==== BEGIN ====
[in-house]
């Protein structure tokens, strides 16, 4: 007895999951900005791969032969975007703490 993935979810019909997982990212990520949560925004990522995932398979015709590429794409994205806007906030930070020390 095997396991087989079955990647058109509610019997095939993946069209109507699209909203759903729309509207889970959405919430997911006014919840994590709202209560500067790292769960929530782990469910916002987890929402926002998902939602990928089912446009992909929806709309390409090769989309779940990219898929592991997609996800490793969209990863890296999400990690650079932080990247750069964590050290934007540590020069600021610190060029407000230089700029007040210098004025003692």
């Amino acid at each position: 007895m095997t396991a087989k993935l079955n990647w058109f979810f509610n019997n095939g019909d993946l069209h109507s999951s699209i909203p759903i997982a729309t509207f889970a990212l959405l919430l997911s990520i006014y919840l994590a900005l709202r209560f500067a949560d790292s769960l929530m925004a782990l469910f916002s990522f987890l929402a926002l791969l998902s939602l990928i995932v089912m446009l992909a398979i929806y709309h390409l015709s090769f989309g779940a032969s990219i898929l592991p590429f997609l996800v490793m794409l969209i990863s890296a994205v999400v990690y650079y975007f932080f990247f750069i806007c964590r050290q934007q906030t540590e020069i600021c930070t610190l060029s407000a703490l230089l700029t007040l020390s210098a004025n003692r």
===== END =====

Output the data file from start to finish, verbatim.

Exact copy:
[in-house]
């Protein structure tokens, strides 16, 4: 007895999951900005791969032969975007703490 993935979810019909997982990212990520949560925004990522995932398979015709590429794409994205806007906030930070020390 095997396991087989079955990647058109509610019997095939993946069209109507699209909203759903729309509207889970959405919430997911006014919840994590709202209560500067790292769960929530782990469910916002987890929402926002998902939602990928089912446009992909929806709309390409090769989309779940990219898929592991997609996800490793969209990863890296999400990690650079932080990247750069964590050290934007540590020069600021610190060029407000230089700029007040210098004025003692």
């Amino acid at each position: 007895m095997t396991a087989k993935l079955n990647w058109f979810f509610n019997n095939g019909d993946l069209h109507s999951s699209i909203p759903i997982a729309t509207f889970a990212l959405l919430l997911s990520i006014y919840l994590a900005l709202r209560f500067a949560d790292s769960l929530m925004a782990l469910f916002s990522f987890l929402a926002l791969l998902s939602l990928i995932v089912m446009l992909a398979i929806y709309h390409l015709s090769f989309g779940a032969s990219i898929l592991p590429f997609l996800v490793m794409l969209i990863s890296a994205v999400v990690y650079y975007f932080f990247f750069i806007c964590r050290q934007q906030t540590e020069i600021c930070t610190l060029s407000a703490l230089l700029t007040l020390s210098a004025n003692r």